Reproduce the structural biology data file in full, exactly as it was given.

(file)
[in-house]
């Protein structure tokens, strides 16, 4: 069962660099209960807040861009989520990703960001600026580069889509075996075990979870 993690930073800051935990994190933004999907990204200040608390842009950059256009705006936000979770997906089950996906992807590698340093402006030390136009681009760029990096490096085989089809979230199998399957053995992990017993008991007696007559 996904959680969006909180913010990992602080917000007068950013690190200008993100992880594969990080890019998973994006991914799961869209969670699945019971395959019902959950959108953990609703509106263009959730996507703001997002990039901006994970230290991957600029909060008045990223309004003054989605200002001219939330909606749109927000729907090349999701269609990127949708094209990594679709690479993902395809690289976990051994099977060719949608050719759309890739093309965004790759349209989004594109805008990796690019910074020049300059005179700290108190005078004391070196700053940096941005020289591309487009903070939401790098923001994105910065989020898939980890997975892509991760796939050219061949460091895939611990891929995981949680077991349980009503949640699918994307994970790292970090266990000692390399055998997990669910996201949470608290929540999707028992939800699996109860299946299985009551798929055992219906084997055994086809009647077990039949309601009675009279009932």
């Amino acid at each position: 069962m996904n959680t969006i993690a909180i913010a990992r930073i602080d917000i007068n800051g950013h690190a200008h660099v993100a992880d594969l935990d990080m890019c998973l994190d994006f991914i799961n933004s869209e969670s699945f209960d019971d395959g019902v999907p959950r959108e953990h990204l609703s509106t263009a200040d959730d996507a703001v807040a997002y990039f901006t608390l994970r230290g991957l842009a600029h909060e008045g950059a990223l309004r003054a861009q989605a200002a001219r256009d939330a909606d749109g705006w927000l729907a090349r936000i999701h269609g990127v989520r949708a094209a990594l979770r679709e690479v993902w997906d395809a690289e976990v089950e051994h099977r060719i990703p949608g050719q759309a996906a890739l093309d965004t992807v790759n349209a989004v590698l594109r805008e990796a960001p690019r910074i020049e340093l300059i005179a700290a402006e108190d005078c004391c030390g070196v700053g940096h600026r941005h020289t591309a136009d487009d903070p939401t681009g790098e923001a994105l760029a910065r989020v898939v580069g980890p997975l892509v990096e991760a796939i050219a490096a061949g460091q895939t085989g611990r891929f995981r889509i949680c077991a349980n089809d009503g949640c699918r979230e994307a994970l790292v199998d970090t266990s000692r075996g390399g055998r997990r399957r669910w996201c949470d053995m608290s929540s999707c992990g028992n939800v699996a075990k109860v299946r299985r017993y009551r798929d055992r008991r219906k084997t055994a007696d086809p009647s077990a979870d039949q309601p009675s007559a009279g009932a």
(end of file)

[in-house]
């Protein structure tokens, strides 16, 4: 069962660099209960807040861009989520990703960001600026580069889509075996075990979870 993690930073800051935990994190933004999907990204200040608390842009950059256009705006936000979770997906089950996906992807590698340093402006030390136009681009760029990096490096085989089809979230199998399957053995992990017993008991007696007559 996904959680969006909180913010990992602080917000007068950013690190200008993100992880594969990080890019998973994006991914799961869209969670699945019971395959019902959950959108953990609703509106263009959730996507703001997002990039901006994970230290991957600029909060008045990223309004003054989605200002001219939330909606749109927000729907090349999701269609990127949708094209990594679709690479993902395809690289976990051994099977060719949608050719759309890739093309965004790759349209989004594109805008990796690019910074020049300059005179700290108190005078004391070196700053940096941005020289591309487009903070939401790098923001994105910065989020898939980890997975892509991760796939050219061949460091895939611990891929995981949680077991349980009503949640699918994307994970790292970090266990000692390399055998997990669910996201949470608290929540999707028992939800699996109860299946299985009551798929055992219906084997055994086809009647077990039949309601009675009279009932």
């Amino acid at each position: 069962m996904n959680t969006i993690a909180i913010a990992r930073i602080d917000i007068n800051g950013h690190a200008h660099v993100a992880d594969l935990d990080m890019c998973l994190d994006f991914i799961n933004s869209e969670s699945f209960d019971d395959g019902v999907p959950r959108e953990h990204l609703s509106t263009a200040d959730d996507a703001v807040a997002y990039f901006t608390l994970r230290g991957l842009a600029h909060e008045g950059a990223l309004r003054a861009q989605a200002a001219r256009d939330a909606d749109g705006w927000l729907a090349r936000i999701h269609g990127v989520r949708a094209a990594l979770r679709e690479v993902w997906d395809a690289e976990v089950e051994h099977r060719i990703p949608g050719q759309a996906a890739l093309d965004t992807v790759n349209a989004v590698l594109r805008e990796a960001p690019r910074i020049e340093l300059i005179a700290a402006e108190d005078c004391c030390g070196v700053g940096h600026r941005h020289t591309a136009d487009d903070p939401t681009g790098e923001a994105l760029a910065r989020v898939v580069g980890p997975l892509v990096e991760a796939i050219a490096a061949g460091q895939t085989g611990r891929f995981r889509i949680c077991a349980n089809d009503g949640c699918r979230e994307a994970l790292v199998d970090t266990s000692r075996g390399g055998r997990r399957r669910w996201c949470d053995m608290s929540s999707c992990g028992n939800v699996a075990k109860v299946r299985r017993y009551r798929d055992r008991r219906k084997t055994a007696d086809p009647s077990a979870d039949q309601p009675s007559a009279g009932a």